In the land of cars, towns are a hiker’s nightmare. Tehachapi would have been no exception if it hadn’t been for the invaluable help of the trail angel Thomas. He drove us to the post office, the supermarket and back to the trail sparing us time, energy, frustration and a difficult hitch.
The smallest of gestures means a lot on the trail. Mike & Jeannie, fellow thru-hikers, caught up with us the other day. They were meeting someone who was bringing them water and said they would leave some for us. The next day we found the water they had left by the side of the trail, but what touched us most is that beside the bottles there was one soda can! One soda can is nothing but right then it meant the world to us. We love you, Mike & Jeannie!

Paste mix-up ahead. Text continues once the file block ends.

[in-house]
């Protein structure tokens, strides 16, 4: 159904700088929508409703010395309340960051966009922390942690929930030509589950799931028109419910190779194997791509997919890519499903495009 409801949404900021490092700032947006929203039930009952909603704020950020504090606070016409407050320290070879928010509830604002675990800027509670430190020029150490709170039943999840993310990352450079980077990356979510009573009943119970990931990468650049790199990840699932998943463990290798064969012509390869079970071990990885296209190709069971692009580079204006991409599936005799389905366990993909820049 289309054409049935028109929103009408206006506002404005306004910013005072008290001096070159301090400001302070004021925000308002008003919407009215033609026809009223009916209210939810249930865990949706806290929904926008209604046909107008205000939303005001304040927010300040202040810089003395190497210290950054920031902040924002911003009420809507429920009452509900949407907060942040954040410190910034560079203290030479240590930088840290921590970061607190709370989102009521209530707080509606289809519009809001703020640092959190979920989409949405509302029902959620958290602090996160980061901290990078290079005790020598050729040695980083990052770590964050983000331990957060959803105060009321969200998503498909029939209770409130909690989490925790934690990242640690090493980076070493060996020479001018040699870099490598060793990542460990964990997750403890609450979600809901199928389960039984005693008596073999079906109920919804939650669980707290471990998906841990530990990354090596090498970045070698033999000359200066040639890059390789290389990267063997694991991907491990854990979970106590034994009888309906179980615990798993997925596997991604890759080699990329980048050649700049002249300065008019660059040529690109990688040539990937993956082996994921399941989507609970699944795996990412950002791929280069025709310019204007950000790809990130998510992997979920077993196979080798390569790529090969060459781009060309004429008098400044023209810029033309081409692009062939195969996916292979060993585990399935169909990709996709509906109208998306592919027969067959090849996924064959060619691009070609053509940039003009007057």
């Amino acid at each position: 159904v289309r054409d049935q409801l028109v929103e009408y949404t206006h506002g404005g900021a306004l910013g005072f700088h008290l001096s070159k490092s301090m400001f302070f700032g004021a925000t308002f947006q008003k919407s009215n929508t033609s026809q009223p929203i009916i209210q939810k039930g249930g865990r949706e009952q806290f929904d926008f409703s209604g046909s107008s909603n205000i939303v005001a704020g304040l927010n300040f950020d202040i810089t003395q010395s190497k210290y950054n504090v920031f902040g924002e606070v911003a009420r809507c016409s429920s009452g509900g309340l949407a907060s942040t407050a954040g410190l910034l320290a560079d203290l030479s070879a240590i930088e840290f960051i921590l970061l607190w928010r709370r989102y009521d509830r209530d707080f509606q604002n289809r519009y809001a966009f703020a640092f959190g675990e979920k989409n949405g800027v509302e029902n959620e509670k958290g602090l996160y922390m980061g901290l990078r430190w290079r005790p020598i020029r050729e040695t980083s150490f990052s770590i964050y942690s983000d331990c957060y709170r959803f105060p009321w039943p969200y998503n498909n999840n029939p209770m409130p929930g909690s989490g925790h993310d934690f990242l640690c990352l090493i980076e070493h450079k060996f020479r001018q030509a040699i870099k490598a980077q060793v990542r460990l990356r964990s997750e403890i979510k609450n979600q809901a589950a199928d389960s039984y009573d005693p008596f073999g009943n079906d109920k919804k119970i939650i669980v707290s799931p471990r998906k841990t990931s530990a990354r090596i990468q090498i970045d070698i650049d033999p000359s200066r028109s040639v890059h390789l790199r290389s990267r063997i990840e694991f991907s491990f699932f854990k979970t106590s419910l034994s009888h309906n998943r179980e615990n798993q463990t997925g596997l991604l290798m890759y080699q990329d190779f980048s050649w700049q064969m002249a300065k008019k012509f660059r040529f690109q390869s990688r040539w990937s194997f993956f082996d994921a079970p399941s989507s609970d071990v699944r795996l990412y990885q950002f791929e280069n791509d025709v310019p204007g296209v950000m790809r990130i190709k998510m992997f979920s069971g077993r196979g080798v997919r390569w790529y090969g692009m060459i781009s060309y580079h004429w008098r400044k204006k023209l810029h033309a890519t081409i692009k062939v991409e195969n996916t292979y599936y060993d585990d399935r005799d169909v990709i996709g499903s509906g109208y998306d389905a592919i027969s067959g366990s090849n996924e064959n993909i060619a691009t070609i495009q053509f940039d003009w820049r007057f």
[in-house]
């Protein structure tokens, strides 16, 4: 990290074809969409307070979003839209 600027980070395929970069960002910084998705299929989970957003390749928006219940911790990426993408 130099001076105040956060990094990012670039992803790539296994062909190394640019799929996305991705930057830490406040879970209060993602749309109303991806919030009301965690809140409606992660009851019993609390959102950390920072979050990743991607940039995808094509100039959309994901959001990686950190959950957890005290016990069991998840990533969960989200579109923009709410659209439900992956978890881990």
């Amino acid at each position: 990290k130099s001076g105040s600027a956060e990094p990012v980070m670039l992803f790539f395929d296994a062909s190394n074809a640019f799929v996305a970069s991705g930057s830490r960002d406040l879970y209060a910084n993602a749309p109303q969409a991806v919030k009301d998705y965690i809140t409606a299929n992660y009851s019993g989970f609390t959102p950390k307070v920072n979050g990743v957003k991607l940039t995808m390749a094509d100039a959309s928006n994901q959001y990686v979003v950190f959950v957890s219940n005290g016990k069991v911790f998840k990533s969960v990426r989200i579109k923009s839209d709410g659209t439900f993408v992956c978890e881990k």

The smallest of gestures means a lot on the trail and we’ve been given loads. You pay back with all the gratitude you can express, many many thank you, a contribution for the gas and you pay forward with donations so help can get to the next hiker too, but it doesn’t seem enough. Until you realise there was the sound of satisfaction from a job well done and time well spent in Terrie’s voice when she asked the hikers if they were happy with their bellies full. Thomas was happy to share his experience of former thru-hiker and tell stories; it was for him the occasion to remember and relive his PCT. Their help and generosity are priceless but it feels better to know that we’re giving back more than it seems at first glance.